Despite smartphones' advanced capabilities, their mobile apps and their knack for enabling mobile commerce, smartphones increasingly help consumers to connect with businesses using their most basic of functions: dialing phone numbers. It's a growing marketing opportunity that small businesses can't afford to ignore.
Smartphones Fuel Small Business Sales Leads
As counterintuitive as it seems, today's Internet-connected smartphones drive up the number of high-quality, telephone-based sales leads for small businesses, according to a report, "Phone Calls Are the New Click," (free download, registration required) from BIA/Kelsey and Bandwidth, a telecommunications technology and voice over IP (VoIP) specialist. Why place a call when you can click, or rather, tap with your finger?
It turns out that the same features that make smartphones Web-enabled, location-aware portable powerhouses also facilitate the process of making targeted phone calls to businesses. The reason boils down to the rising popularity of smartphones and how they fit into consumers' lives.
BIA/Kelsey forecasts that smartphone adoption will reach 92 percent of all U.S. mobile subscribers in 2017, up nearly 30 percent from 2013. And of course those smartphones won’t stay at home.
"The portable and location-aware nature of smartphones means mobile users are on the go more often than not," stated the report. "And on-the-go consumers have a naturally higher degree of immediate commercial intent than at-home 'lean-back' desktop searchers."
That intent, combined with search and location awareness set the stage for more calls that generate business.
Ignore Mobile Search and Lose Money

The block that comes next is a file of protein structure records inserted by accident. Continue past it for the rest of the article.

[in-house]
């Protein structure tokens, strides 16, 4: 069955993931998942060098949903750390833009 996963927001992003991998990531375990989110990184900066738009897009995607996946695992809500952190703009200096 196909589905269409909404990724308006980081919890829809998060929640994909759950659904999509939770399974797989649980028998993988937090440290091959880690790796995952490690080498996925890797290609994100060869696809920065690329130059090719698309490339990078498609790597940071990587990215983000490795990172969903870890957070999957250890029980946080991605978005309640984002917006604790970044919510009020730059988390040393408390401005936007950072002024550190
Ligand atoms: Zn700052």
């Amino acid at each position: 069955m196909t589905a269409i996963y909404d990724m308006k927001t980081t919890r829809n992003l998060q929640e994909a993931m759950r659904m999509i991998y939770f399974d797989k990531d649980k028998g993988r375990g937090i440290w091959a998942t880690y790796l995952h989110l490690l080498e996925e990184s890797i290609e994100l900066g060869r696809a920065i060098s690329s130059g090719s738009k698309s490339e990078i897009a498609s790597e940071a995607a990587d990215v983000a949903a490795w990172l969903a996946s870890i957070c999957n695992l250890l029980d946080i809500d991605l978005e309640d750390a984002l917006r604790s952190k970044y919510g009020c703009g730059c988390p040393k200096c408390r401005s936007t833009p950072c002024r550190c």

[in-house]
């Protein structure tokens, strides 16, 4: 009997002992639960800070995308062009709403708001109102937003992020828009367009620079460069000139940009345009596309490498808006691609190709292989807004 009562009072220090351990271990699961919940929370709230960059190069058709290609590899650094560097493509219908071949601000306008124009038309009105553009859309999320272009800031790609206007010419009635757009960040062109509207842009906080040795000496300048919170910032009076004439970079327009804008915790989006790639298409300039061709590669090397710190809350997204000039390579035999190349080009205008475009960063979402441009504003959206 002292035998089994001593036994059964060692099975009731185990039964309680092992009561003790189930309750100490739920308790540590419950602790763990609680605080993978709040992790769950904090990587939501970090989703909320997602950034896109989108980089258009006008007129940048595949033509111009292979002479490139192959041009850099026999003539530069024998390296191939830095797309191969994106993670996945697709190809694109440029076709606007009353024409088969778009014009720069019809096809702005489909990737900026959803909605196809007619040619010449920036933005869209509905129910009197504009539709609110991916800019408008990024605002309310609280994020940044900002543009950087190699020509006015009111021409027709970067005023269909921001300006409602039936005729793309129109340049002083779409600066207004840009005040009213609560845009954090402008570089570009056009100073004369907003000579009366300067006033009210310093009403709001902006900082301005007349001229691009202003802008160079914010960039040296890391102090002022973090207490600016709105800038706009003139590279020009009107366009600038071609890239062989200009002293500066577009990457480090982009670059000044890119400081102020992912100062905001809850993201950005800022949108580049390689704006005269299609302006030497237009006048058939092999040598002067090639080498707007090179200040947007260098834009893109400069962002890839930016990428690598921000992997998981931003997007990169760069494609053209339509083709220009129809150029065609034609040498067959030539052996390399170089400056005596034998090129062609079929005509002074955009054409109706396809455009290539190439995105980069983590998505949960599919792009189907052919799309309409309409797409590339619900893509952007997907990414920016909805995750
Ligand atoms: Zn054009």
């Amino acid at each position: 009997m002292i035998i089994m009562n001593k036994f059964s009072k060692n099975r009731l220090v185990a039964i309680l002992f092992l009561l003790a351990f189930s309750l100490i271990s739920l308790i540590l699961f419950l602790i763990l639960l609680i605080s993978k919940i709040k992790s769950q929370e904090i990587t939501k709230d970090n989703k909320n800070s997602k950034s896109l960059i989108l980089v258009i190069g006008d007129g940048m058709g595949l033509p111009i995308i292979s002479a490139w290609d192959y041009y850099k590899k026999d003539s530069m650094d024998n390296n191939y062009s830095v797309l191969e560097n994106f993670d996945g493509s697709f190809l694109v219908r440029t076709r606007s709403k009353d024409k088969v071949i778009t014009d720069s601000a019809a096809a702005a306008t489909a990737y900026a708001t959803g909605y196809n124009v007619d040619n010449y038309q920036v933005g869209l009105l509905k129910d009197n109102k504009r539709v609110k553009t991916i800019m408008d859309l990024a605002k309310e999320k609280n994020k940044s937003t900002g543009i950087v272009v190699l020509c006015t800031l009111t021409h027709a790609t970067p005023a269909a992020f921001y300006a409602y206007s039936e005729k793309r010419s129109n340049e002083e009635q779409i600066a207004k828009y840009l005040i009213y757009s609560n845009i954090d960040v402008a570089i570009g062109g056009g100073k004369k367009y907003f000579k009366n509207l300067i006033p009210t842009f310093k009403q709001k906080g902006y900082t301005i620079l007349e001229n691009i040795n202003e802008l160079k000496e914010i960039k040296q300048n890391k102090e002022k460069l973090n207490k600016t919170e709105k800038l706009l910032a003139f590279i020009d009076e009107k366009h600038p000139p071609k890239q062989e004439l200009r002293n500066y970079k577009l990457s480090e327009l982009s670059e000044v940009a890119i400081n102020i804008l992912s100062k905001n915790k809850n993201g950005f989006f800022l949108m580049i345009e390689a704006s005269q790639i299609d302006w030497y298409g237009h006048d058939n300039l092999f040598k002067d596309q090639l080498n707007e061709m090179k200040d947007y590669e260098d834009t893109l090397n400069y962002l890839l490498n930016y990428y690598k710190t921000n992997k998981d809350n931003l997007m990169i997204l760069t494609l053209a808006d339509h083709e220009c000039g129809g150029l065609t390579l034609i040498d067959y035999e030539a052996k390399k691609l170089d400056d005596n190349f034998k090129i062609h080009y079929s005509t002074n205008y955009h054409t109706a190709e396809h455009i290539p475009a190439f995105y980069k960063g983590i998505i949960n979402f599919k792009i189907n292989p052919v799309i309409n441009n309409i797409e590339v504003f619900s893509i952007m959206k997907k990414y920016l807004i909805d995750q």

BIA/Kelsey predicts that mobile search will drive a whopping 65 billion calls to businesses by 2016, from practically zero in 2010, at a compound annual growth rate of 42 percent. By comparison, calls generated by paid and organic search are both expected to remain flat at well under 10 billion in aggregate. Small businesses that fail to adopt mobile strategies and ignore mobile customers will lose revenue.
As Michael Boland, BIA/Kelsey senior analyst and vice president, explained to Small Business Computing, "The smartphone age has fused a powerful local search device with a phone. This has made it intuitive for on-the-go consumers to launch a phone call to qualify purchase decisions," he said. "This use shines in lots of high-value product categories where complexity and pricing require a human voice."
Boland concluded that "those same business categories highly value phone calls as incoming leads, thus paving the way for the massive call monetization opportunity we project."
Smartphones simply do a better job of matching prospective customers with local businesses. "Mobile searches also have higher conversion rates in driving calls (57 percent) compared to desktop searches (7 percent)," stated the report. Phone calls are the most valuable type of incoming lead for 61 percent of small businesses.
BIA/Kelsey sees an opportunity in the $68 billion (and growing) market for call-based ads. Small businesses account for more than a third of the market (36 percent), which is largely characterized by local ads in newspapers and on TV and radio that are specifically designed to make phones ring.
Of course, the idea is to make money from these calls. According to the report, small businesses will require simple and intuitive call-management solutions that make pay-per-call, call routing, tracking and analytics easy to track. Vendors that phone it in with complex, watered-down enterprise products meant for call centers will miss out.
Pedro Hernandez is a contributing editor at Small Business Computing. Follow him on Twitter @ecoINSITE.
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